Teachers with conservative views don’t make the cut.

Last week, we looked at the ACTA college ratings. They evaluate a school based on whether (or not) they require that students take courses (or demonstrate proficiency) in core subject areas such as math, science, and critical thinking.  And, ACTA reports scores on how well schools deliver on freedom of speech and diversity of thought. 

See Have colleges watered down their curriculums? and If your kids are college bound…

Bottom line: few schools receive stellar grades.

Wonder why?

Here’s one plausible explanation….


GREAT article in the WSJ from MSB’s own John Hasnas – MSB Professor of Policy & Ethics: The One Kind of Diversity Colleges Avoid

His central point: When recruiting faculty, universities seek diversity by gender, race and nationality … but, not ideology.

In many instances, conservatives and libertarians need not apply.



That conclusion probably doesn’t surprise many of you who already see the elephant in the middle of the room.

But, Prof. Hasnas provides some texture and “inside scoop”

Here are a couple of highlight snippets from the article …


Prof. Hasnas writes:

In the more than 20 years that I have been a professor at Georgetown University, I have been involved in many faculty searches.

Every one begins with a strong exhortation from the administration to recruit more women and minority professors. 

Yet, in my experience, no search committee has ever been instructed to increase political or ideological diversity.

On the contrary, I have been involved in searches in which the chairman of the selection committee stated that no libertarian candidates would be considered.

Or the description of the position was changed when the best résumés appeared to be coming from applicants with right-of-center viewpoints. 

Predominantly liberal faculties identify merit with positions that are consistent with theirs, see little value in conservative and libertarian scholarship, and perpetuate the left-wing stranglehold on the academy.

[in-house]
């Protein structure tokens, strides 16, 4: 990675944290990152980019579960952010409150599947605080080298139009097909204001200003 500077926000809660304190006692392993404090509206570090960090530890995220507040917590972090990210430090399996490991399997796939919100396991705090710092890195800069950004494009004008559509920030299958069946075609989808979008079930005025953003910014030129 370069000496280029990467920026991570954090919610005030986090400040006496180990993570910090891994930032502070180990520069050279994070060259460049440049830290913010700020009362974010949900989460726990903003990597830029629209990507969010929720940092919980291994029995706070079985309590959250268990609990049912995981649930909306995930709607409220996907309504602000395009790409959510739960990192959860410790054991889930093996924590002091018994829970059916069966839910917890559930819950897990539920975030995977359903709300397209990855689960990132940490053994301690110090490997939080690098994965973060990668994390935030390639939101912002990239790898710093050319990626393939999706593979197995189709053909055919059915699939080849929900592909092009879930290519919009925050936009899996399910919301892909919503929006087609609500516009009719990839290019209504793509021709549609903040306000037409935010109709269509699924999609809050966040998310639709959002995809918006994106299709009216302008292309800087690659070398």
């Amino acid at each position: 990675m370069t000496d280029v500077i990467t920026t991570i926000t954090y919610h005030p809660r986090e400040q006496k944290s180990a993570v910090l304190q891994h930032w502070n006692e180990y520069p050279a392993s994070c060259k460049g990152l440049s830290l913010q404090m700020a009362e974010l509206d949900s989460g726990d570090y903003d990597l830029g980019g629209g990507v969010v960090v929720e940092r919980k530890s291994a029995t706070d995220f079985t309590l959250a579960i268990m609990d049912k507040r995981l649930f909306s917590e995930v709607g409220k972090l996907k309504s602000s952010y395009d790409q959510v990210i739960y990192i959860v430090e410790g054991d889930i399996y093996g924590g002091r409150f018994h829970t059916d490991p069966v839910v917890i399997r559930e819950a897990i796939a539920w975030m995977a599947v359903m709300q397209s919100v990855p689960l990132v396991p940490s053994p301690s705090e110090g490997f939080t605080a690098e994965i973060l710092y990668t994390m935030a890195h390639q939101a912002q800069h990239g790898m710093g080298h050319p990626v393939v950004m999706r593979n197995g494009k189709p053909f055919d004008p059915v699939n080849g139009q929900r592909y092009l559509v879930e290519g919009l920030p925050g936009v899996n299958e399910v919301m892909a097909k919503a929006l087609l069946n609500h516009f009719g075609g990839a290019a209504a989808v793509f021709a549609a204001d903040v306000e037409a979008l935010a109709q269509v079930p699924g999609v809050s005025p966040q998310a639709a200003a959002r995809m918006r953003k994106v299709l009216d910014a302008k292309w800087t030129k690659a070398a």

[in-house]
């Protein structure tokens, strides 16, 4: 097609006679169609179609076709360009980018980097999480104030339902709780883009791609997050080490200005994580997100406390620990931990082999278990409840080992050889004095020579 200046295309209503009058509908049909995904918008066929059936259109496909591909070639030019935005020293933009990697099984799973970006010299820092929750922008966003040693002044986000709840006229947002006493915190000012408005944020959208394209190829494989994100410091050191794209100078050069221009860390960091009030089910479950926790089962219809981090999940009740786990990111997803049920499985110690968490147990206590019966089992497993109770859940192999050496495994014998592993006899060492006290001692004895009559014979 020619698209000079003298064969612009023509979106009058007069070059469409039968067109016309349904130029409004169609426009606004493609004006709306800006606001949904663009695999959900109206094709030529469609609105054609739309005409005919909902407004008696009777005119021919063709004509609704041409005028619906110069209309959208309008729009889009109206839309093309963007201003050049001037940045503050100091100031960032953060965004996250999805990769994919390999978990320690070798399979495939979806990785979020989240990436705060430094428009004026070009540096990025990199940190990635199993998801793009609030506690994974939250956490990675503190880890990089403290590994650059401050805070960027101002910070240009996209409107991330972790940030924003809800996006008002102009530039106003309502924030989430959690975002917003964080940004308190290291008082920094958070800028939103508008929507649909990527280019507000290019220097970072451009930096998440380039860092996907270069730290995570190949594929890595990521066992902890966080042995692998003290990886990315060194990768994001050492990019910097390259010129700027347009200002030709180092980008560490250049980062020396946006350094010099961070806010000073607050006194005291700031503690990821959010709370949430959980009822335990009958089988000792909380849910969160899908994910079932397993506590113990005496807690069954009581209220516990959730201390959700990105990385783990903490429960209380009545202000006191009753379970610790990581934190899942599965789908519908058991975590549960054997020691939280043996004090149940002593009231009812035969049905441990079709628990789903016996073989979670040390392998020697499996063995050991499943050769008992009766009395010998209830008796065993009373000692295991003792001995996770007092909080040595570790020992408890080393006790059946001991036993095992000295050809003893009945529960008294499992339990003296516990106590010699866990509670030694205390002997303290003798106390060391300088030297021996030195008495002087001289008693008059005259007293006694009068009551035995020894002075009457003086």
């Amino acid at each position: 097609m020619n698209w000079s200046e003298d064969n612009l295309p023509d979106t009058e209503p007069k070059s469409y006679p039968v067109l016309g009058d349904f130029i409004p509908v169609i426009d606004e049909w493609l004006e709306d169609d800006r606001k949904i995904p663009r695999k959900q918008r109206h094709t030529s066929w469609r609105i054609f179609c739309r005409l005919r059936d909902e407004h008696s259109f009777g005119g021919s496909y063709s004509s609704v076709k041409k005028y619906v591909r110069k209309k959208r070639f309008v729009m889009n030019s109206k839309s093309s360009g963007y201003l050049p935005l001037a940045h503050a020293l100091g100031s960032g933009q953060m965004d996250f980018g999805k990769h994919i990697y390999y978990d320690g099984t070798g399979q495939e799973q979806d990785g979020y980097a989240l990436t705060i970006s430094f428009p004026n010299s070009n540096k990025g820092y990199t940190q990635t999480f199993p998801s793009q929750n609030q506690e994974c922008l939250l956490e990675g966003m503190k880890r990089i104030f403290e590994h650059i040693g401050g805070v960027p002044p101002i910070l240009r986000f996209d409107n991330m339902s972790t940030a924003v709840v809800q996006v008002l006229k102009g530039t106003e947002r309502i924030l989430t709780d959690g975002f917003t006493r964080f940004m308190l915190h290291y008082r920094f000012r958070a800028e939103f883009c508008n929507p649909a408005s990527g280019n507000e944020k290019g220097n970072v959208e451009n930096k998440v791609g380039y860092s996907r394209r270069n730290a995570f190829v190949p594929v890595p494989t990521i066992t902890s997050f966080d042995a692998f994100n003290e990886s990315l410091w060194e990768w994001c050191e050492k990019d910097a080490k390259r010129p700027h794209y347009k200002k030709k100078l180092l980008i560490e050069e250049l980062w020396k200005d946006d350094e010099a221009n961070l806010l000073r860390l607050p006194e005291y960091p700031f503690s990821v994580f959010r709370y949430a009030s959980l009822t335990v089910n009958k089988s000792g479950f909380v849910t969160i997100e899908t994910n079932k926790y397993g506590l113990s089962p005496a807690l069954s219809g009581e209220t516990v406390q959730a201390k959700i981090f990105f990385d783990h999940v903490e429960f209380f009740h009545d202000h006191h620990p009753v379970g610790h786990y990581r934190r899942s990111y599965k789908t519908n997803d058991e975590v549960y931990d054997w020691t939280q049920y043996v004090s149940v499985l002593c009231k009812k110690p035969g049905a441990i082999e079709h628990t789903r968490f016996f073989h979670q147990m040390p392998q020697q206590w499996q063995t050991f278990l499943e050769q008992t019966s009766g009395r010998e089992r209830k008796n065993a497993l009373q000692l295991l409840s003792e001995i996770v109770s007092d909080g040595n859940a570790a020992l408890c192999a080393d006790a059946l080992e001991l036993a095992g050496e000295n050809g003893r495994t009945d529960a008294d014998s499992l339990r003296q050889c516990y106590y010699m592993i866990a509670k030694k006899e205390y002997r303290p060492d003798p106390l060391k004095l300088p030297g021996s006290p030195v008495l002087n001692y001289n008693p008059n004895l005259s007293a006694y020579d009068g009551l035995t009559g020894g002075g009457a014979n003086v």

Only 12% of university faculty identify as politically right of center, and these are mainly professors in schools of engineering and other professional schools.

(Even then) in a country fairly evenly divided between Democrats and Republicans, only 13% of law professors identify as Republican.

And a recent study  …. showed that 96% of social psychologists identify as left of center, 3.7% as centrist/moderate and only 0.03% as right of center. 

Having a diverse faculty is a genuine value for a university and its students.

But if diversity is really such an important academic value, then why are universities making no effort to increase the political and ideological diversity of their faculties?

My take: Prof. Hasnas’ hammer hit the nail on the head.

The entire article — The One Kind of Diversity Colleges Avoid — is worth reading.



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2 Responses to “Teachers with conservative views don’t make the cut.”

  1. Rob Says:

    Is it possible that there is a demonstrable majority of graduates from doctoral programs (which is who universities would be recruiting to faculty positions) that are liberal vs. conservative? I’d venture to guess it’s not that diversity isn’t important, but rather the pool of candidates from which to choose is overwhelmingly liberal and therefore the faculty is more representative of the overall population than this article would suggest. That says nothing of the clear inconsistencies in faculty searches, as Hasnas points out, but is the outcome truly skewed, when compared to the population of doctorate-level candidates? To cut to the chase here, are more educated individuals more likely to be liberal than conservative? Also, this article assumes there is inherent value in having conservative faculty. Is there empirical evidence to suggest a more politically-diverse faculty leads to a more robust educational experience? Or any other measurable positive outcome?

  2. Dixie Catlett Says:

    Rollins College certainly presented diversity in the faculty of the Economics Dept when I was there. Courses covered a range of schools of thought, taught by proponents who were passionate about those ideologies: Keynesian, Monetarist, Classical, Austrian and Marxist -and the faculty members’ political ideologies followed the same wide range. Throughout the degree programs, this school stressed critical thinking and being able to reason one’s way through each course independently. I checked to see whether that was a unique time back in the 90s, and the current catalog for the Economics undergrad still reflects a broad diversity of thought: https://www.rollins.edu/catalogue/curriculum/economics.html

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